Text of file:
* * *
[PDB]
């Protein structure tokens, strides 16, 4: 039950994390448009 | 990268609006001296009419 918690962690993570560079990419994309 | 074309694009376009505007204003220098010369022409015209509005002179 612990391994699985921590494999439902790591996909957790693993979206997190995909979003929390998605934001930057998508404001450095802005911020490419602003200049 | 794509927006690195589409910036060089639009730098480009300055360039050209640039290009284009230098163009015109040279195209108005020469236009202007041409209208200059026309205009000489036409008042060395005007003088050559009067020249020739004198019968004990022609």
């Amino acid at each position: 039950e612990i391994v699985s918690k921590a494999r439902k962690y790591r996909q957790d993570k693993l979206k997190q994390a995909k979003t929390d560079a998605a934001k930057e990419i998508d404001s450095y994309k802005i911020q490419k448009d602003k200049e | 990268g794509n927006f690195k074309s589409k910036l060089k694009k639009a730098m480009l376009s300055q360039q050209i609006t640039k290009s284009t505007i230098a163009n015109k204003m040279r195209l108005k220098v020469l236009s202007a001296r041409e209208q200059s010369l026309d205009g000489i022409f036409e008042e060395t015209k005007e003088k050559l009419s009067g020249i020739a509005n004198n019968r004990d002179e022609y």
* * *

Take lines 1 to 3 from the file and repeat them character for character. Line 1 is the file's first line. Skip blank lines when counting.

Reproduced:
[PDB]
């Protein structure tokens, strides 16, 4: 039950994390448009 | 990268609006001296009419 918690962690993570560079990419994309 | 074309694009376009505007204003220098010369022409015209509005002179 612990391994699985921590494999439902790591996909957790693993979206997190995909979003929390998605934001930057998508404001450095802005911020490419602003200049 | 794509927006690195589409910036060089639009730098480009300055360039050209640039290009284009230098163009015109040279195209108005020469236009202007041409209208200059026309205009000489036409008042060395005007003088050559009067020249020739004198019968004990022609």
């Amino acid at each position: 039950e612990i391994v699985s918690k921590a494999r439902k962690y790591r996909q957790d993570k693993l979206k997190q994390a995909k979003t929390d560079a998605a934001k930057e990419i998508d404001s450095y994309k802005i911020q490419k448009d602003k200049e | 990268g794509n927006f690195k074309s589409k910036l060089k694009k639009a730098m480009l376009s300055q360039q050209i609006t640039k290009s284009t505007i230098a163009n015109k204003m040279r195209l108005k220098v020469l236009s202007a001296r041409e209208q200059s010369l026309d205009g000489i022409f036409e008042e060395t015209k005007e003088k050559l009419s009067g020249i020739a509005n004198n019968r004990d002179e022609y």